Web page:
The history of American wine making goes back to the very first settlers, who arrived to find that there were wild grapes growing which could make wine of a sort. In fact, it's possible that indigenous people were making wine long before this, but unfortunately we don't have any reliable records to prove that.
The wine that was made from wild grapes was not pleasant to European taste, and experiments began to grow the more familiar vitis vinifera, the first plants of which were established as early as 1629 near San Antonio, New Mexico.
Until the 19th century wine production continued at a low level, but then came the discovery of a native grape, Catawba, which made a very decent hock like wine. Vineyards of Catawba were established in Ohio, and a wine was produced which was said to rival Champagne. Unfortunately, these vineyards were wiped out by a fungus, but wine making continued in other areas, particular around Lake Erie and in New York State.
One of the driving forces of wine making was the need for communion wine, but the influx of Europeans from wine drinking countries meant that there was also a ready market for good home produced wine for the table.
The Californian industry was established in the mid eighteenth century, the need for communion wine being again the driving force. The local wild grapes made poor wine, so root stock was imported from South America, the Criolla grape. This made acceptable but relatively moderate quality wine.
An immigrant from Bordeaux, France, Jean-Louis Vignes, decided to try and improve the quality of wine produced, and imported vine stock from his home country. By the mid nineteenth century his vineyards were producing a thousand barrels of decent wine a year.
Because of its more suitable climate and soil, Californian production moved to Sonoma Valley, where General Mariano Vallejo became an important producer. The real boost to quality wine production in California came when Agoston Haraszthy, considered to be the father of modern wine making in California, purchased dry sloping land and advocated a no irrigation technique which produced grapes with excellent flavor and concentrated sugars. Eventually he was tasked by the US government to bring quality vine root stock from Europe to develop the American wine product, and so began the rise in quality of American wines that we so enjoy today.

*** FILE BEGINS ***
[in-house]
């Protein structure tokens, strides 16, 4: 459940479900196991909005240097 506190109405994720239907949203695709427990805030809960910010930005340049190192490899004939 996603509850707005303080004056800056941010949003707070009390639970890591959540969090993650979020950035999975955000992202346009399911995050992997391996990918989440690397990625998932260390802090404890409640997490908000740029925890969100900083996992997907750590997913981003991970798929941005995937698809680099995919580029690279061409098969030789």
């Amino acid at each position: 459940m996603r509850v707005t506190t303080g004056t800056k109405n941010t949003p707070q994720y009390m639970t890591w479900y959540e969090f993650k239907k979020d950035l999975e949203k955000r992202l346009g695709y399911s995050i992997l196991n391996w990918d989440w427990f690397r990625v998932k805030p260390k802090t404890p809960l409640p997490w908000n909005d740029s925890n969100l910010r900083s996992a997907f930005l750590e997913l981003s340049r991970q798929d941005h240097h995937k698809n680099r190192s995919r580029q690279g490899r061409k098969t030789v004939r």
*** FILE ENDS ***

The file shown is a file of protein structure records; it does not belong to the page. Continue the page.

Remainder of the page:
California became the center of the wine industry by the late nineteenth century, but due to natural disasters such as insect plagues, the San Francisco earthquake (which on its own destroyed thirty million gallons of wine) the Great Depression and of course, prohibition, the industry fell on seriously hard times. It survived by producing communion wine, which was not prohibited, and producing wine in small “home-made” quantities, which was also legal during Prohibition.
When the wine making industry was re-established after Prohibition, American tastes had coarsened, and the demand was for sweet “dago” wines. It wasn't until the 1970's that the entire industry took a turn for the better, with the establishment of American Viticultural Areas. With the encouragement of the University of California, Davis, the Californian wine industry in particular began to improve its vineyards, introduce better varieties, and work on producing the world beating wines which we enjoy today.